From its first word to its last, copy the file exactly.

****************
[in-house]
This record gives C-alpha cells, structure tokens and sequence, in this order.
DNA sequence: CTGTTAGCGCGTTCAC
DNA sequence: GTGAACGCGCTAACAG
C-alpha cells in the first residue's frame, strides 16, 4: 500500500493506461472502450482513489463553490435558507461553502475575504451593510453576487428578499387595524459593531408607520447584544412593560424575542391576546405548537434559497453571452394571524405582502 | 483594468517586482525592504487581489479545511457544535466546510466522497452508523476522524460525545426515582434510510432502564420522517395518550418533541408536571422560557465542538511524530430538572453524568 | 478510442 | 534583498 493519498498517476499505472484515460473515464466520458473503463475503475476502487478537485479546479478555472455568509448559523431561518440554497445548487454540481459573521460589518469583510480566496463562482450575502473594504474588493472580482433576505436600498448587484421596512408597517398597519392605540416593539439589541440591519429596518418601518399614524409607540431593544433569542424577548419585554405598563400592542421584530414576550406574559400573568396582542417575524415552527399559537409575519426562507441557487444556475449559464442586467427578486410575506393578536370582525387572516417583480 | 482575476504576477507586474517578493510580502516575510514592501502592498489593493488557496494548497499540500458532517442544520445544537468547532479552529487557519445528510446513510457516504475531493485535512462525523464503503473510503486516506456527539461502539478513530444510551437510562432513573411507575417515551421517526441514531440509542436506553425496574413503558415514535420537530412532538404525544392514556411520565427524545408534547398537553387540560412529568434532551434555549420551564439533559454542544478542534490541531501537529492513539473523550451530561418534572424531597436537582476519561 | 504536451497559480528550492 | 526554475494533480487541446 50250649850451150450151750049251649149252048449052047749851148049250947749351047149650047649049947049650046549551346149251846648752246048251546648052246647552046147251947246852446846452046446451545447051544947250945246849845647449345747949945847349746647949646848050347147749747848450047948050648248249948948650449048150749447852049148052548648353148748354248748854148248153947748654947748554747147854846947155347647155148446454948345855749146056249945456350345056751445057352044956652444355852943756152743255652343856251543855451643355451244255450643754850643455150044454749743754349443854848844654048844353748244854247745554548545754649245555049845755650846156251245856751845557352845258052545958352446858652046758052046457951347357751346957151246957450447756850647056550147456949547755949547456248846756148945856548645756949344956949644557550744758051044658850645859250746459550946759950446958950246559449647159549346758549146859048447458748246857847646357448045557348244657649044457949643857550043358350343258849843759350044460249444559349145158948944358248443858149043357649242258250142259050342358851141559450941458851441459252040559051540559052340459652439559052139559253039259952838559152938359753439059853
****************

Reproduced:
[in-house]
This record gives C-alpha cells, structure tokens and sequence, in this order.
DNA sequence: CTGTTAGCGCGTTCAC
DNA sequence: GTGAACGCGCTAACAG
C-alpha cells in the first residue's frame, strides 16, 4: 500500500493506461472502450482513489463553490435558507461553502475575504451593510453576487428578499387595524459593531408607520447584544412593560424575542391576546405548537434559497453571452394571524405582502 | 483594468517586482525592504487581489479545511457544535466546510466522497452508523476522524460525545426515582434510510432502564420522517395518550418533541408536571422560557465542538511524530430538572453524568 | 478510442 | 534583498 493519498498517476499505472484515460473515464466520458473503463475503475476502487478537485479546479478555472455568509448559523431561518440554497445548487454540481459573521460589518469583510480566496463562482450575502473594504474588493472580482433576505436600498448587484421596512408597517398597519392605540416593539439589541440591519429596518418601518399614524409607540431593544433569542424577548419585554405598563400592542421584530414576550406574559400573568396582542417575524415552527399559537409575519426562507441557487444556475449559464442586467427578486410575506393578536370582525387572516417583480 | 482575476504576477507586474517578493510580502516575510514592501502592498489593493488557496494548497499540500458532517442544520445544537468547532479552529487557519445528510446513510457516504475531493485535512462525523464503503473510503486516506456527539461502539478513530444510551437510562432513573411507575417515551421517526441514531440509542436506553425496574413503558415514535420537530412532538404525544392514556411520565427524545408534547398537553387540560412529568434532551434555549420551564439533559454542544478542534490541531501537529492513539473523550451530561418534572424531597436537582476519561 | 504536451497559480528550492 | 526554475494533480487541446 50250649850451150450151750049251649149252048449052047749851148049250947749351047149650047649049947049650046549551346149251846648752246048251546648052246647552046147251947246852446846452046446451545447051544947250945246849845647449345747949945847349746647949646848050347147749747848450047948050648248249948948650449048150749447852049148052548648353148748354248748854148248153947748654947748554747147854846947155347647155148446454948345855749146056249945456350345056751445057352044956652444355852943756152743255652343856251543855451643355451244255450643754850643455150044454749743754349443854848844654048844353748244854247745554548545754649245555049845755650846156251245856751845557352845258052545958352446858652046758052046457951347357751346957151246957450447756850647056550147456949547755949547456248846756148945856548645756949344956949644557550744758051044658850645859250746459550946759950446958950246559449647159549346758549146859048447458748246857847646357448045557348244657649044457949643857550043358350343258849843759350044460249444559349145158948944358248443858149043357649242258250142259050342358851141559450941458851441459252040559051540559052340459652439559052139559253039259952838559152938359753439059853